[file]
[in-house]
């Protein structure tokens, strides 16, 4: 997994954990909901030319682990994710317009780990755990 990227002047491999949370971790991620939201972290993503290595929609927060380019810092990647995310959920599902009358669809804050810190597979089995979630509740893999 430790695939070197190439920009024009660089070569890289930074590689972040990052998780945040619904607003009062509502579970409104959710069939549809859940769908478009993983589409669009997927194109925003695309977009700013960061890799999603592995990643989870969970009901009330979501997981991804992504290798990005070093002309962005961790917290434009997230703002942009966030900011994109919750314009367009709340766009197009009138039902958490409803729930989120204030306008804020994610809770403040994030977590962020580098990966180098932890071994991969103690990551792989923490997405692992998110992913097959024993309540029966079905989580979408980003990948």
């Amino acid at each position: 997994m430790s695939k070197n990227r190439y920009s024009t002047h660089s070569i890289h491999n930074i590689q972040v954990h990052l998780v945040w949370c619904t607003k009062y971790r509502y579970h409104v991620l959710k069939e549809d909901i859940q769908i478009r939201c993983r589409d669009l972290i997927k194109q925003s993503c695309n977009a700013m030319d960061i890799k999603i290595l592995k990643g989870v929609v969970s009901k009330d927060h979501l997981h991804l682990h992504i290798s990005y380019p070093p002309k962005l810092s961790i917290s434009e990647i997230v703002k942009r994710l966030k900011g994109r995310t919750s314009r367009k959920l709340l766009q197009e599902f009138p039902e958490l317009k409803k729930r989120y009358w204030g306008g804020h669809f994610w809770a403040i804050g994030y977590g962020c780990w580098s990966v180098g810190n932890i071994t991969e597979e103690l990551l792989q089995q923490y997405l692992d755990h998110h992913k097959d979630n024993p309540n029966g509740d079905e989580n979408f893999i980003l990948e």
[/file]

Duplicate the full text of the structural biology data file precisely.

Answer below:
[in-house]
């Protein structure tokens, strides 16, 4: 997994954990909901030319682990994710317009780990755990 990227002047491999949370971790991620939201972290993503290595929609927060380019810092990647995310959920599902009358669809804050810190597979089995979630509740893999 430790695939070197190439920009024009660089070569890289930074590689972040990052998780945040619904607003009062509502579970409104959710069939549809859940769908478009993983589409669009997927194109925003695309977009700013960061890799999603592995990643989870969970009901009330979501997981991804992504290798990005070093002309962005961790917290434009997230703002942009966030900011994109919750314009367009709340766009197009009138039902958490409803729930989120204030306008804020994610809770403040994030977590962020580098990966180098932890071994991969103690990551792989923490997405692992998110992913097959024993309540029966079905989580979408980003990948």
């Amino acid at each position: 997994m430790s695939k070197n990227r190439y920009s024009t002047h660089s070569i890289h491999n930074i590689q972040v954990h990052l998780v945040w949370c619904t607003k009062y971790r509502y579970h409104v991620l959710k069939e549809d909901i859940q769908i478009r939201c993983r589409d669009l972290i997927k194109q925003s993503c695309n977009a700013m030319d960061i890799k999603i290595l592995k990643g989870v929609v969970s009901k009330d927060h979501l997981h991804l682990h992504i290798s990005y380019p070093p002309k962005l810092s961790i917290s434009e990647i997230v703002k942009r994710l966030k900011g994109r995310t919750s314009r367009k959920l709340l766009q197009e599902f009138p039902e958490l317009k409803k729930r989120y009358w204030g306008g804020h669809f994610w809770a403040i804050g994030y977590g962020c780990w580098s990966v180098g810190n932890i071994t991969e597979e103690l990551l792989q089995q923490y997405l692992d755990h998110h992913k097959d979630n024993p309540n029966g509740d079905e989580n979408f893999i980003l990948e």